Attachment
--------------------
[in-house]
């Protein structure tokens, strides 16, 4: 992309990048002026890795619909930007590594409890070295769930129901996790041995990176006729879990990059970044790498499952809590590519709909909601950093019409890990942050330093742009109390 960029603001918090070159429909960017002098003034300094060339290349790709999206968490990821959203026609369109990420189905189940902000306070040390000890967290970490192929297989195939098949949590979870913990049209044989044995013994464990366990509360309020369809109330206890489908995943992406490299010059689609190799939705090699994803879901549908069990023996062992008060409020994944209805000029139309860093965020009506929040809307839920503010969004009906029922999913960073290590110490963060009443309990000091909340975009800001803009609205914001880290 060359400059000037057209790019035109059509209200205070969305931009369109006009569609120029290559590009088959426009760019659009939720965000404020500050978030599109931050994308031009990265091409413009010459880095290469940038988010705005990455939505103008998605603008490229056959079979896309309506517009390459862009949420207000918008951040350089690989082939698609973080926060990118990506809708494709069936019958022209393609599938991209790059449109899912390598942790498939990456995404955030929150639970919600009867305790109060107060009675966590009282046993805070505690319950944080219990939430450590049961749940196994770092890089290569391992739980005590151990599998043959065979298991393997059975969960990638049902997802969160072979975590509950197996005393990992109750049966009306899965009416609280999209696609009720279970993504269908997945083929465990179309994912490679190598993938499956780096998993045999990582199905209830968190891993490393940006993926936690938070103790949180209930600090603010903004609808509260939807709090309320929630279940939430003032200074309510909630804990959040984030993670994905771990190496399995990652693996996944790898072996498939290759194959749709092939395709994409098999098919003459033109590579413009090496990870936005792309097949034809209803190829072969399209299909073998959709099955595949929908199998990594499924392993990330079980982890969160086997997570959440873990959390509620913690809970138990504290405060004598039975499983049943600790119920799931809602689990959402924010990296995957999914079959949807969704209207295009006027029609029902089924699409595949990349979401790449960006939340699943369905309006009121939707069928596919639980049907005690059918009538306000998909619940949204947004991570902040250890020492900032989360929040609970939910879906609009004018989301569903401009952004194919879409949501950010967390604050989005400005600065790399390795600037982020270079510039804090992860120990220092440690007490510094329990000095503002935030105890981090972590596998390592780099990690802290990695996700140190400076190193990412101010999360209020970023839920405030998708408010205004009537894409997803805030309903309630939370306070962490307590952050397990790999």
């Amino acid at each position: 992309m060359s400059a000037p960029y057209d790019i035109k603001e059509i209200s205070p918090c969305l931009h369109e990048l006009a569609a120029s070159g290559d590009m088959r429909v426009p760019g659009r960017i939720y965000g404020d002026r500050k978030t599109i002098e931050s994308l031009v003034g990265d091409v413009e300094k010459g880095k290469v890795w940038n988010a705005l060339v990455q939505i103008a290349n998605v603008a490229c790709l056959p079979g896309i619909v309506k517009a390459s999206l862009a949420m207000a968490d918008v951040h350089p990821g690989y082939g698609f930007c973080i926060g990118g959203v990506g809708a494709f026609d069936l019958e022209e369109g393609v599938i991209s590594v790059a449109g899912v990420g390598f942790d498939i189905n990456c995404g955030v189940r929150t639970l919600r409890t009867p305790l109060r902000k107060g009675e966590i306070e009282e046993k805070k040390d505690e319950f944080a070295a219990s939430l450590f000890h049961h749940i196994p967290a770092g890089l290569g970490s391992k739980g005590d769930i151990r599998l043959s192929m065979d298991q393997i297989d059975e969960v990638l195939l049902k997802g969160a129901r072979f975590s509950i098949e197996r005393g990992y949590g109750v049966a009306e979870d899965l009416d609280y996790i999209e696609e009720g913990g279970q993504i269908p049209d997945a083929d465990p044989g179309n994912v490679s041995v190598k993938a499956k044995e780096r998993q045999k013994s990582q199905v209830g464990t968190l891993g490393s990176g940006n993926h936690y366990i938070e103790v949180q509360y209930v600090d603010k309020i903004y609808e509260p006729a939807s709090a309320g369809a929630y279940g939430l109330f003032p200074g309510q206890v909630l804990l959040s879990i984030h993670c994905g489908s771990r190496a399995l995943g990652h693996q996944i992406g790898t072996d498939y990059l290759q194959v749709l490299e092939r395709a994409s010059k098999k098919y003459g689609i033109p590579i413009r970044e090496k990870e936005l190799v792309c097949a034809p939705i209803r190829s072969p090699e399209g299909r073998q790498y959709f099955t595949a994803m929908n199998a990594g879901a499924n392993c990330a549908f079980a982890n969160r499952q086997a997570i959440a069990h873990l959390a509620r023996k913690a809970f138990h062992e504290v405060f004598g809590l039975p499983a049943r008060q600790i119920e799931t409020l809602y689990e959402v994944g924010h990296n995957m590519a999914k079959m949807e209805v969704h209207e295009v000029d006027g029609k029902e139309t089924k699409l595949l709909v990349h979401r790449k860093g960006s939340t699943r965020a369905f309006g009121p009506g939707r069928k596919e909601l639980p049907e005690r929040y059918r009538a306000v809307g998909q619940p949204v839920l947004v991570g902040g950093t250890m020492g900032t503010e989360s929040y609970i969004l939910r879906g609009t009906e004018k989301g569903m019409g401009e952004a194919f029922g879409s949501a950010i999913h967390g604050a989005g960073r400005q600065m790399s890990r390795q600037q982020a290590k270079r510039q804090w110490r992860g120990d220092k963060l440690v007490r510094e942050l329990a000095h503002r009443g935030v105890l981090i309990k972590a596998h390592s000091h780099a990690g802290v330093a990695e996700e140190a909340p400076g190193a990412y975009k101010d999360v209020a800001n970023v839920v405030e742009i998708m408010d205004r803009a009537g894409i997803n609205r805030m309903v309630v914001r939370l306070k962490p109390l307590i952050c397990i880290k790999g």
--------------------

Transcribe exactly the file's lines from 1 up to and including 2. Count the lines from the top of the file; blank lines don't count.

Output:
[in-house]
């Protein structure tokens, strides 16, 4: 992309990048002026890795619909930007590594409890070295769930129901996790041995990176006729879990990059970044790498499952809590590519709909909601950093019409890990942050330093742009109390 960029603001918090070159429909960017002098003034300094060339290349790709999206968490990821959203026609369109990420189905189940902000306070040390000890967290970490192929297989195939098949949590979870913990049209044989044995013994464990366990509360309020369809109330206890489908995943992406490299010059689609190799939705090699994803879901549908069990023996062992008060409020994944209805000029139309860093965020009506929040809307839920503010969004009906029922999913960073290590110490963060009443309990000091909340975009800001803009609205914001880290 060359400059000037057209790019035109059509209200205070969305931009369109006009569609120029290559590009088959426009760019659009939720965000404020500050978030599109931050994308031009990265091409413009010459880095290469940038988010705005990455939505103008998605603008490229056959079979896309309506517009390459862009949420207000918008951040350089690989082939698609973080926060990118990506809708494709069936019958022209393609599938991209790059449109899912390598942790498939990456995404955030929150639970919600009867305790109060107060009675966590009282046993805070505690319950944080219990939430450590049961749940196994770092890089290569391992739980005590151990599998043959065979298991393997059975969960990638049902997802969160072979975590509950197996005393990992109750049966009306899965009416609280999209696609009720279970993504269908997945083929465990179309994912490679190598993938499956780096998993045999990582199905209830968190891993490393940006993926936690938070103790949180209930600090603010903004609808509260939807709090309320929630279940939430003032200074309510909630804990959040984030993670994905771990190496399995990652693996996944790898072996498939290759194959749709092939395709994409098999098919003459033109590579413009090496990870936005792309097949034809209803190829072969399209299909073998959709099955595949929908199998990594499924392993990330079980982890969160086997997570959440873990959390509620913690809970138990504290405060004598039975499983049943600790119920799931809602689990959402924010990296995957999914079959949807969704209207295009006027029609029902089924699409595949990349979401790449960006939340699943369905309006009121939707069928596919639980049907005690059918009538306000998909619940949204947004991570902040250890020492900032989360929040609970939910879906609009004018989301569903401009952004194919879409949501950010967390604050989005400005600065790399390795600037982020270079510039804090992860120990220092440690007490510094329990000095503002935030105890981090972590596998390592780099990690802290990695996700140190400076190193990412101010999360209020970023839920405030998708408010205004009537894409997803805030309903309630939370306070962490307590952050397990790999």